NTSB finds bad communication, weather in fatal 2020 Yute Commuter crash near Tuntutuliak

tuntutuliak alaska
Tuntutuliak, Alaska (Rashah McChesney/Alaska’s Energy Desk)

The National Transportation Safety Board found that “inadequate operational control procedures” were to blame for a 2020 Yute Commuter Services plane crash that killed five people near Tuntutuliak in Southwest Alaska. The recently released report found that the pilot likely faced white-out or low visibility conditions that caused him to crash.

The flight was the pilot’s fourth non-training flight for the regional airline. He had begun training with Paklook Air, the company that owns YCS, only a month before, according to the report.

In an interview with NTSB investigators, YCS’ general manager said that new pilots are usually subject to limitations on when they can fly. But the board found that there was no procedure for communicating those conditions to dispatchers, which is likely how the new pilot, 34-year-old Tony Matthews, ended up flying in low visibility conditions on Feb. 7, 2020.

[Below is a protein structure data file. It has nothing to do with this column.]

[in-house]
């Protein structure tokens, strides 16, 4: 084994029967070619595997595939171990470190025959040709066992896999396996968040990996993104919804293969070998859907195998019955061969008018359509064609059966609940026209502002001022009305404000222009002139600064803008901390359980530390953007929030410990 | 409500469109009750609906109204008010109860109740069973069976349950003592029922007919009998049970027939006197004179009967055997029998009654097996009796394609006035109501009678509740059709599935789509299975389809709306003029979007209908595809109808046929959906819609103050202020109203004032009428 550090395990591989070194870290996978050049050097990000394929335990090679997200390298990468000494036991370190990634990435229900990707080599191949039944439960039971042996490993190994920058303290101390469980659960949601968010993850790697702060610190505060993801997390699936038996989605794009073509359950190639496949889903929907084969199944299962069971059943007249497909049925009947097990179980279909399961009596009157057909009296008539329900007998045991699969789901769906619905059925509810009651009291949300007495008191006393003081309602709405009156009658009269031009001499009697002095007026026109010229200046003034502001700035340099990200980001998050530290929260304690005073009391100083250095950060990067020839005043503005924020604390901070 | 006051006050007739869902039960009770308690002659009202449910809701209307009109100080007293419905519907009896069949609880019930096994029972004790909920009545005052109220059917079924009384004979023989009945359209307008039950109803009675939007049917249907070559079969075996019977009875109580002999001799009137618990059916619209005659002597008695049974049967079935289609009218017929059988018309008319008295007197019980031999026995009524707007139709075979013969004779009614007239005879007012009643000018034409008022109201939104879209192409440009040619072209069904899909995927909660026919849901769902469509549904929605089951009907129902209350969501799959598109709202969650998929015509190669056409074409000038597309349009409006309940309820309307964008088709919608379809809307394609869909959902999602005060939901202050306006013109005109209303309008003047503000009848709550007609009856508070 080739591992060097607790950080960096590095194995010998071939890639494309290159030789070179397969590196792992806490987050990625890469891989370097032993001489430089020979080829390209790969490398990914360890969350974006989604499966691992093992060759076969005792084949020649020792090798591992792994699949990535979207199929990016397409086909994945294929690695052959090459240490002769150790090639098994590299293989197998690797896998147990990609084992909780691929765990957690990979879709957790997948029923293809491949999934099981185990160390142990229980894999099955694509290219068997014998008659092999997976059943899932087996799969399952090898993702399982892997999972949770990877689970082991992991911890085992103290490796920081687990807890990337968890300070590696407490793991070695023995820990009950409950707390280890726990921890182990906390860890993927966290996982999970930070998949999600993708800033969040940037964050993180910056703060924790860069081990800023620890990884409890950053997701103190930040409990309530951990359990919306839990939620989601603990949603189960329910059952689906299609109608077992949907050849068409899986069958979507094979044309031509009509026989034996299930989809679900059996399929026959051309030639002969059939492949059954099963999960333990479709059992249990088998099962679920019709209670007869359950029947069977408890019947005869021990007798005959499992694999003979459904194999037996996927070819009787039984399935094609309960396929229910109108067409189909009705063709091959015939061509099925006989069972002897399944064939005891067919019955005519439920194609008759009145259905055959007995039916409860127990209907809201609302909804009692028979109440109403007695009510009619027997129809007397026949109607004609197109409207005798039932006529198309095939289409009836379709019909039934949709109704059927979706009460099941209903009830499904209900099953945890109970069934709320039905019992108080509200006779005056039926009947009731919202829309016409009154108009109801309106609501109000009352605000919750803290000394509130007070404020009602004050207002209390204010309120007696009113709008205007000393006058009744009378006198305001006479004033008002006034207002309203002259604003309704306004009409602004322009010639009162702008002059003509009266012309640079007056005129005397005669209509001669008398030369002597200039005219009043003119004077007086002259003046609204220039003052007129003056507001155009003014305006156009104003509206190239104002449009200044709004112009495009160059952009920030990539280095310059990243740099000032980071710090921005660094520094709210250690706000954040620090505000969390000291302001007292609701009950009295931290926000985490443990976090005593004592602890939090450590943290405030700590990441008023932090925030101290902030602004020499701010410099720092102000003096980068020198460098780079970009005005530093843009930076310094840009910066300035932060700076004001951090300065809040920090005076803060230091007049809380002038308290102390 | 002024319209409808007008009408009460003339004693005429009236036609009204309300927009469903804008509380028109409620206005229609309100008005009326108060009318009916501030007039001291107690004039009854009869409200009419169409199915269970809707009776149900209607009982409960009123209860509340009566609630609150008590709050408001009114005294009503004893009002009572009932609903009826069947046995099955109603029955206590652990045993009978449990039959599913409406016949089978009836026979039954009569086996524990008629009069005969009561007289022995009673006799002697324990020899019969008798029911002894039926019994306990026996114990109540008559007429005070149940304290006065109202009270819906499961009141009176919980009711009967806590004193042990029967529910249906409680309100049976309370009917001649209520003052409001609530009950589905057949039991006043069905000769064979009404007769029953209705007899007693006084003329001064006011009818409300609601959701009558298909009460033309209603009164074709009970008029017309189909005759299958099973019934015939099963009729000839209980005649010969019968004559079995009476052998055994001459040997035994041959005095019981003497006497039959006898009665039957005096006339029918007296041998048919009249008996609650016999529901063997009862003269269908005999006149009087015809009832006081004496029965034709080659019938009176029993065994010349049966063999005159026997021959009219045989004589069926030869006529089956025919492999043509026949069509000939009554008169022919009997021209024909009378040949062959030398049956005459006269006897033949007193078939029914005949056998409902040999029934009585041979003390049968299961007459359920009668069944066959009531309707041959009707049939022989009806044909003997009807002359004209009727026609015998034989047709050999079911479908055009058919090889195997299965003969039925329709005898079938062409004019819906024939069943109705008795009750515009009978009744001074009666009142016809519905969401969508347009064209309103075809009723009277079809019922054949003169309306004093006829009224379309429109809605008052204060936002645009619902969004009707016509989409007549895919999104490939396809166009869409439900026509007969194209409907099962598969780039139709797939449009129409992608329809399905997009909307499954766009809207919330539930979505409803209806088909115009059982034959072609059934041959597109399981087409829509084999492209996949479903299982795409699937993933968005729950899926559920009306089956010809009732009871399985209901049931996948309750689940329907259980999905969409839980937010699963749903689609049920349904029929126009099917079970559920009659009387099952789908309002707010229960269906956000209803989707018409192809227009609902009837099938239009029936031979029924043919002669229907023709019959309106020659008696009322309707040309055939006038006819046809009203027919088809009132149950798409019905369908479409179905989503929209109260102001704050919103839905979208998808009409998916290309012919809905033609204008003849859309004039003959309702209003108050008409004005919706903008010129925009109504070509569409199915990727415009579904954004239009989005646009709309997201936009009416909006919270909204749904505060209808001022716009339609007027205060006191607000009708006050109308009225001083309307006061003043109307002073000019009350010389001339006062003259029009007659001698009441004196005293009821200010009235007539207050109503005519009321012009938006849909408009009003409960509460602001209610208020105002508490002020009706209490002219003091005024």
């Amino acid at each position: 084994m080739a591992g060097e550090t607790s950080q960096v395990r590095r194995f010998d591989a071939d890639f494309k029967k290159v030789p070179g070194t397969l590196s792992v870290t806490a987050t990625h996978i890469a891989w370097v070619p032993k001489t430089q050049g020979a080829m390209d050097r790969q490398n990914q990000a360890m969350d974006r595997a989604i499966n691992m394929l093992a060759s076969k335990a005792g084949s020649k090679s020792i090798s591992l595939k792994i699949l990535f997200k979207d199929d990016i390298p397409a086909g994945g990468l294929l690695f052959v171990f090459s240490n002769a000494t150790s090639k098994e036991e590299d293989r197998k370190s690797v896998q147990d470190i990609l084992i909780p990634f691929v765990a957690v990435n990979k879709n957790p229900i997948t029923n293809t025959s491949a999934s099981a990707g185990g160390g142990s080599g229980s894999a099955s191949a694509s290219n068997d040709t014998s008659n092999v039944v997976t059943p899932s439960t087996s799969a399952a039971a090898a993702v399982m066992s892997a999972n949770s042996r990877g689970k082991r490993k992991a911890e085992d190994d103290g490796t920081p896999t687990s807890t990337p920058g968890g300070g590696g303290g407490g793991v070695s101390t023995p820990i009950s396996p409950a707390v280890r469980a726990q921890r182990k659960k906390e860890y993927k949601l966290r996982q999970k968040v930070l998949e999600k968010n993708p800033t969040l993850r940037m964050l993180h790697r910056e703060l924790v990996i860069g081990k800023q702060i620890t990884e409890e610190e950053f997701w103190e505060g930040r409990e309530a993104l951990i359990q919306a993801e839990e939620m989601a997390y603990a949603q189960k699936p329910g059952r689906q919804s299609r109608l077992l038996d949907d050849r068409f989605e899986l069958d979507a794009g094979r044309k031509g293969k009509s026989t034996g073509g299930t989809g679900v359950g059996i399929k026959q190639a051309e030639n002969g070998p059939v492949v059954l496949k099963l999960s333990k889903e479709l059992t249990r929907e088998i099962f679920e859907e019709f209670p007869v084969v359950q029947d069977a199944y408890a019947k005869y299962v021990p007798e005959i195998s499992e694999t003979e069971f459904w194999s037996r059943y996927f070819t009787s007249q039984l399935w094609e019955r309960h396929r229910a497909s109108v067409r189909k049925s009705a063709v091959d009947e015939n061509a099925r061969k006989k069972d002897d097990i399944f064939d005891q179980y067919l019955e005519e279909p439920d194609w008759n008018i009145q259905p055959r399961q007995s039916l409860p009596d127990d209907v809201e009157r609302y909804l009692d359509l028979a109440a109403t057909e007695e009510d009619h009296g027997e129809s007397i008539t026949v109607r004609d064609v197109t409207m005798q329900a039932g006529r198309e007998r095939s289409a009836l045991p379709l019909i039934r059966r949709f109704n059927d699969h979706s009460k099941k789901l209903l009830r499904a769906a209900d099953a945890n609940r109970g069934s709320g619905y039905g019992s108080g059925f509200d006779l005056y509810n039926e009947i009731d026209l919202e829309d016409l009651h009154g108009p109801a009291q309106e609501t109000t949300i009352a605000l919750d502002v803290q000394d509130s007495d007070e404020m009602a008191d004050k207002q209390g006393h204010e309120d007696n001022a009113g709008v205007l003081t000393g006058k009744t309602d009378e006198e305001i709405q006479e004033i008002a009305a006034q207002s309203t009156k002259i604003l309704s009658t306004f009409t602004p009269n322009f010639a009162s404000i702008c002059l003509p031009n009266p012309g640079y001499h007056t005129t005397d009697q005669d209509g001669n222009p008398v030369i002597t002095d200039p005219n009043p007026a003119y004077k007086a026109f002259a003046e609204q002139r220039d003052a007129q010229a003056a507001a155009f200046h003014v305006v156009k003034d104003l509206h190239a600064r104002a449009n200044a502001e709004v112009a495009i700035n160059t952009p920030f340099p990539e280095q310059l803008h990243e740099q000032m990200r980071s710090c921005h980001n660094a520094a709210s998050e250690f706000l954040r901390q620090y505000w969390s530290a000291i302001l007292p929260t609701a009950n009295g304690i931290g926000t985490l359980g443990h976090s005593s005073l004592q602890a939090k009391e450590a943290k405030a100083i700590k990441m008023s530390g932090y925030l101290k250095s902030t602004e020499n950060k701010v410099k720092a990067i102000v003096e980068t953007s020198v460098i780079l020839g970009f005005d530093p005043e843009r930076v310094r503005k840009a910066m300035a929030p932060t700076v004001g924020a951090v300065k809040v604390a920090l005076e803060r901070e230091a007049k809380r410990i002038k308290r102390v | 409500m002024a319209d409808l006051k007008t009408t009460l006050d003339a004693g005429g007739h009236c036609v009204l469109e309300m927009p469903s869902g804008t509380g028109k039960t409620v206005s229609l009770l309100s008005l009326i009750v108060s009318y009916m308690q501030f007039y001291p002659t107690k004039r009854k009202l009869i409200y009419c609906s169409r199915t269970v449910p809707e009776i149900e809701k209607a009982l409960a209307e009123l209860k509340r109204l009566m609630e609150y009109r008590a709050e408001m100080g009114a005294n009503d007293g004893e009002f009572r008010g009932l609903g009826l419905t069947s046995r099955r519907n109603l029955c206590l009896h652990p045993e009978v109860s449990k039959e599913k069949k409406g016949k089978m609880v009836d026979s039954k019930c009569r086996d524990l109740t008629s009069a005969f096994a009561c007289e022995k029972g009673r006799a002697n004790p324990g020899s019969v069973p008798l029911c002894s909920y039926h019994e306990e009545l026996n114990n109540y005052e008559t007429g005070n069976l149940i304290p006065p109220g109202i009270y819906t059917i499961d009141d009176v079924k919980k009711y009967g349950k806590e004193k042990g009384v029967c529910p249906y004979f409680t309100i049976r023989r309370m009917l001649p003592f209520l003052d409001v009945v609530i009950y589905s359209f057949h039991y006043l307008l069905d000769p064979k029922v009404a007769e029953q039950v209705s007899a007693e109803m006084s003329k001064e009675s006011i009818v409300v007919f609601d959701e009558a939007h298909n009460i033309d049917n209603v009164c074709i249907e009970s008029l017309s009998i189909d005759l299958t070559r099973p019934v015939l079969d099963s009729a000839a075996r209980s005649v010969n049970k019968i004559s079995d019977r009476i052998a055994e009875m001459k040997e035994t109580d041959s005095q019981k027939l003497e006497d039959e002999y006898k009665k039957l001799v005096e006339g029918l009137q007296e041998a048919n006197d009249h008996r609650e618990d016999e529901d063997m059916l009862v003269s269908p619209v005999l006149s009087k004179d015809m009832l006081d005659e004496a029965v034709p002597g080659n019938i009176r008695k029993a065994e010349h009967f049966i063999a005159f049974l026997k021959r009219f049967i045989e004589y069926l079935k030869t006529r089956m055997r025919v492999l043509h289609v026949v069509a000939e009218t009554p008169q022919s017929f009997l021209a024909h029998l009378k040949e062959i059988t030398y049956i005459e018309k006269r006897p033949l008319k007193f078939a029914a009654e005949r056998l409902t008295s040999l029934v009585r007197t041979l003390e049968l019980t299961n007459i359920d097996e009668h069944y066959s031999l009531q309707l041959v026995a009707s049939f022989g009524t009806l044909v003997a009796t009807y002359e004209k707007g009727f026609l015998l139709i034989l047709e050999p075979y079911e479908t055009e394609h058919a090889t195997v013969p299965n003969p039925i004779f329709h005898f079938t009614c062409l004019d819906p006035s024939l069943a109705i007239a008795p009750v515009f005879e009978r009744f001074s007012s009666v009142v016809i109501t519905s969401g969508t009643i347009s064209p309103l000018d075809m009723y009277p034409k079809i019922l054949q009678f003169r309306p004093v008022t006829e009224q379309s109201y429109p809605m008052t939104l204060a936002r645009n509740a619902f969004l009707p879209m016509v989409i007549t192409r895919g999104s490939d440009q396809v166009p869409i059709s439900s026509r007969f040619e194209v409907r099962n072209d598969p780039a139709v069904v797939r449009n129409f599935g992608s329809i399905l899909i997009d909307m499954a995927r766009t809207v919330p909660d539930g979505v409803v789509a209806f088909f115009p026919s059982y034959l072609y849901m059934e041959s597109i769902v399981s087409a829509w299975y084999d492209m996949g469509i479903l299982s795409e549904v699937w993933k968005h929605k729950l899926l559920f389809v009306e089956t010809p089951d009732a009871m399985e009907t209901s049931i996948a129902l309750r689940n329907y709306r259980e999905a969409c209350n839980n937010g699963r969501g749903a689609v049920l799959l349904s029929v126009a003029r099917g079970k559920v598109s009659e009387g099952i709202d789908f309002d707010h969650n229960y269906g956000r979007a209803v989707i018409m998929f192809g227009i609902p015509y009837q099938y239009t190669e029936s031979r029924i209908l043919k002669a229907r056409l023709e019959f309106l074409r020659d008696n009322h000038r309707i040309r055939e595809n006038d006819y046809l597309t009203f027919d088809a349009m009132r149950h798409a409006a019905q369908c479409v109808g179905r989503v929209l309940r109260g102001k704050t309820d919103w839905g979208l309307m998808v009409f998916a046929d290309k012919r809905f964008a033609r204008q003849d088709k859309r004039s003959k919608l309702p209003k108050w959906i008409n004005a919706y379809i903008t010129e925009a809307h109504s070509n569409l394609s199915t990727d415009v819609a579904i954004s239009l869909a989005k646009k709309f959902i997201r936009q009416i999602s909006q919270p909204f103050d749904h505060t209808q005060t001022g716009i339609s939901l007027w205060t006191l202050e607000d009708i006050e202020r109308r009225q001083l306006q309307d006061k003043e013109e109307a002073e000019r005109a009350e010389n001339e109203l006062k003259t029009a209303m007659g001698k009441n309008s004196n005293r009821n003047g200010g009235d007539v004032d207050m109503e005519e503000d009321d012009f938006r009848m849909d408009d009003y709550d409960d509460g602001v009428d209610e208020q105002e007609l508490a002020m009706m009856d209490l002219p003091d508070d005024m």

At the time when Matthews departed from Bethel bound for Kipnuk, visibility was about one-and-a-quarter miles and there was an overcast ceiling of about 600 feet. That overcast ceiling dropped as time went on; in the hour after the crash, airports reported overcast ceilings of closer to 400 feet, according to the report.

The general manager stated that a 1,000-foot ceiling and 5 miles of visibility would be “more appropriate” weather conditions for a new pilot.

Investigators also weren’t able to locate a risk assessment form for the flight. That’s a form meant to be filled out by the pilot and reviewed by a coordinator to determine whether weather conditions are safe for flying.

YCS told KYUK in 2020 that they added more restrictions after the crash. They said then that new pilots would have to spend more hours with an instructor going forward, and that they’ve increased their cloud ceiling requirement.

The pilot and four passengers died in the crash. All four passengers were Kipnuk residents.

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